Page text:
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Scientific Examination of Art: Modern Techniques in Conservation and Analysis FIGURE 1 FTIR spectra of some early Chinese jades. The geological sources of nephrite used by early cultures in China are not currently known. Such sources may have been depleted in antiquity, as nephrite can occur in small localized deposits. Research involving scientific methods on early Chinese jades has been addressing issues related to the geological origin of nephrite in early China, as well as jade production and use (Douglas, 2003). Analysis of early Chinese jades at the Freer and Sackler galleries using X-ray fluorescence spectroscopy (XRF) indicates that the geological sources of the material used for these jades are most likely associated with dolomitic marbles. The 145 jades analyzed by XRF were found to be consistently low in Cr2O3 (< 0.08 percent by wt.) and NiO (< 0.01 percent by wt.), characteristic of nephrites associated with dolomitic marbles. Future work on geological sourcing of nephrite should concentrate on these types of deposits in China. Of particular interest are the FeO and MnO contents, which have been determined by XRF to point to simple source patterns for the nephrite used by the Neolithic cultures of Hongshan, Liangzhu, and Longshan, possibly involving one or more related geologic sources for each culture. Longshan jades were found to have unusually high FeO (0.35-17.95 percent by wt.) and MnO (0.02-0.89 percent by wt.) contents, suggesting a source particularly rich in iron and manganese. Jades of the Shang and Western Zhou dynasties show a wide range of compositions, suggesting multiple nephrite sources for these objects. XRF is a simple noninvasive tool for determining minor elemental oxide concentrations, but further work on jade sources will need to involve an expanded suite of analytical methods on a wider range of jade objects and geological samples from China.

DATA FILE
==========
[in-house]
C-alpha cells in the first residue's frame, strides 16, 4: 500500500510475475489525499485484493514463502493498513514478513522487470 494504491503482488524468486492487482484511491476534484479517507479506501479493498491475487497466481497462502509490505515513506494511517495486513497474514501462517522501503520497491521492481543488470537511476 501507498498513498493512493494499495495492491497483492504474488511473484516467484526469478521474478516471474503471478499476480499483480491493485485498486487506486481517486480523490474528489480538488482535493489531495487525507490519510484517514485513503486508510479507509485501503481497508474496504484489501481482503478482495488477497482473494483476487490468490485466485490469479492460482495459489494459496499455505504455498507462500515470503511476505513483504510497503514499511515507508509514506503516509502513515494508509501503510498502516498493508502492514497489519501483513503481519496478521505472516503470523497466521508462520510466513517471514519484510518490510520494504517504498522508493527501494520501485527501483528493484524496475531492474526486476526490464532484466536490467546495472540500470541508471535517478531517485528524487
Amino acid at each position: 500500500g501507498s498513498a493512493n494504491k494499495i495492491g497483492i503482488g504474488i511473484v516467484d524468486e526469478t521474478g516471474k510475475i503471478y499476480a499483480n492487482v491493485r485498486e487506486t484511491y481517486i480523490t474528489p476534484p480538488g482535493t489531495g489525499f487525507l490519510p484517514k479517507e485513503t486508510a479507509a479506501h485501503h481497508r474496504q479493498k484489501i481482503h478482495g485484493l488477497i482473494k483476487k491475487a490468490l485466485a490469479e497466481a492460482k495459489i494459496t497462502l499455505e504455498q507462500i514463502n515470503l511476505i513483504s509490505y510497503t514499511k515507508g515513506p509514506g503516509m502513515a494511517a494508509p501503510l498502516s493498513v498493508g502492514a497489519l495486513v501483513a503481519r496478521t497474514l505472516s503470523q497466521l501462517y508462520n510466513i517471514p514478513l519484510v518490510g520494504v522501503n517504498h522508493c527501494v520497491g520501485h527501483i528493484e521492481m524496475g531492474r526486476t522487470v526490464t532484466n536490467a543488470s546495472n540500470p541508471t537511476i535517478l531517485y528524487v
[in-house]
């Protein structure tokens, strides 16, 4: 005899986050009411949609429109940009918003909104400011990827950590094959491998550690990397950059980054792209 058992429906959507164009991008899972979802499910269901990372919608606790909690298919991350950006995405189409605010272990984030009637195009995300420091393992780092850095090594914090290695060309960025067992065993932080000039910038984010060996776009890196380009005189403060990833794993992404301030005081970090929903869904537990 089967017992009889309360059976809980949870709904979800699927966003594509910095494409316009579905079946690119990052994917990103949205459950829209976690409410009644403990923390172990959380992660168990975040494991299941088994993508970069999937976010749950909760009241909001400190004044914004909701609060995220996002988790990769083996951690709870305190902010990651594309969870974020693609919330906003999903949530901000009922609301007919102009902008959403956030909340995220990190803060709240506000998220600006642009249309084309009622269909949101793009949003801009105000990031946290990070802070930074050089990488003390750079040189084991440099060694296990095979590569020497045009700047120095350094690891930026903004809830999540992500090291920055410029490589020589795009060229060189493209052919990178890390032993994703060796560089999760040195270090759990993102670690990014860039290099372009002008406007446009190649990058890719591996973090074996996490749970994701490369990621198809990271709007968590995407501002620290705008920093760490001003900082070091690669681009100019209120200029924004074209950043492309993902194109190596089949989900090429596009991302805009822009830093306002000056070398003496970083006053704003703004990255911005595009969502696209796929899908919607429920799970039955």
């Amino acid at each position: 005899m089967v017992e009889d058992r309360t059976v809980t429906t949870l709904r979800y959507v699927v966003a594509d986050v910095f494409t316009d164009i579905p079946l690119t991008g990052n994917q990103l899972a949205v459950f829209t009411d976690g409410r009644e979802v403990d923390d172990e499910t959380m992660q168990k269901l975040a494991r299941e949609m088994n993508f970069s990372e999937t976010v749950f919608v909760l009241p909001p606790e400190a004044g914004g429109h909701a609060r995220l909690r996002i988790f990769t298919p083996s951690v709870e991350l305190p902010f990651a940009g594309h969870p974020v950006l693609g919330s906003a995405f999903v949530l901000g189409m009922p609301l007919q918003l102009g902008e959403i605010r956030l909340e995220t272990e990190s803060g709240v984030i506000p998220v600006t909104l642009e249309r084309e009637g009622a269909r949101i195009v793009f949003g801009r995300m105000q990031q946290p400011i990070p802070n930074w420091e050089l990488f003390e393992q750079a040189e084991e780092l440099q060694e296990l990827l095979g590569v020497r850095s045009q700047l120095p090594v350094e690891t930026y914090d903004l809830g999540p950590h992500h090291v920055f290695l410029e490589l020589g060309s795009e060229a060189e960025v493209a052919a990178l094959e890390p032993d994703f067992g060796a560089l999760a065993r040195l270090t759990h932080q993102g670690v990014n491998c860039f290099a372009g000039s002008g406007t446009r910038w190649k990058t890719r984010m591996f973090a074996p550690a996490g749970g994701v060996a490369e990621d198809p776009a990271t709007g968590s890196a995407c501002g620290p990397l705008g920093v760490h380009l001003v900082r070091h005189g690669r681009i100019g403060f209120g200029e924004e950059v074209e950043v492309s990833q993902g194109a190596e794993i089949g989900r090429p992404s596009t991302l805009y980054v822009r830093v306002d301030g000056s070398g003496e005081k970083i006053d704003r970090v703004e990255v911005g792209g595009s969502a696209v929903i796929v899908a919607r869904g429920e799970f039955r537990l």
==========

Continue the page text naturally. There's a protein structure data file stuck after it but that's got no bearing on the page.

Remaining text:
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Scientific Examination of Art: Modern Techniques in Conservation and Analysis EARLY JADE WORKING METHODS Jade working methods have been investigated by a variety of researchers, and we are beginning to understand how early jades were worked. This type of study can include examination of tool marks on finished and unfinished jades as well as remains from jade working (Wu, 1994). It is particularly important to understand the working methods used on jades of the Neolithic Hongshan culture because of the large numbers of forgeries that have been produced (So and Douglas, 1998; Forsythe, 1990). The remains of one jade workshop were discovered in 1997 north of Dingshadi near Nanjing in the proximity of the remains of the Neolithic cultures of Majiaban, Songze, and Liangzhu (Lu and Tao, 2001). The Nanjing Museum Institute of Archaeology and the Institute of Geological Research of Huadong are currently excavating this area. To date, the workshop has yielded a variety of stone tools that may have been used to work jade through cutting, drilling, surface abrading, polishing, and incising. Raw jade pebbles can still be found along a nearby river’s bank that may have been a source of jade for craftsmen during the Neolithic period. The Lingjiatan site in Anhui province was discovered in 1987, and jades yielded from the site are being studied with the aid of stereomicroscopy (Zhang et al., 2002). The Lingjiatan site is thought to be the location of the earliest agriculture-based city in China, dating to 4000 BCE or earlier. A proficient jade-producing culture inhabited the area as evidenced by the approximately 1,200 jades that have been unearthed there. This work is showing the presence of highly developed working methods, and evidence of the earliest use of the “tuo,” a small rotary disk tool to create fine incised decoration. A cutting edge of the tuo would be similar to the flat head of a nail, although other shapes could have been used for different purposes. In most cases the technique for drilling holes through jade was typically done from both sides of the object. The high level of craftsmanship is exemplified by the glossy polish on these jades, which has left little or no surface striation visible under the stereomicroscope. Tool marks preserved on jades from the collection at the British Museum have begun to be studied using detailed impressions with silicone dental resin (Michaelson and Sax, 2003), which follows from previous work on Mesopotamian seals composed of several quartz varieties. Impressions of small tool marks from jades are imaged using scanning electron microscopy (SEM), which greatly facilitates examination and documentation of these marks for comparison among jades. One Eastern Zhou jade plaque mentioned in this work was worked with several different handheld tools. Polishing techniques used in early China has been a largely unexplored area of research, but quartz sand and related fine-grained materials are generally accepted as the abrasives employed. After a Liangzhu corundum-rich axe was studied at the Freer Gallery of Art in 1998, a fragment from a similar axe was studied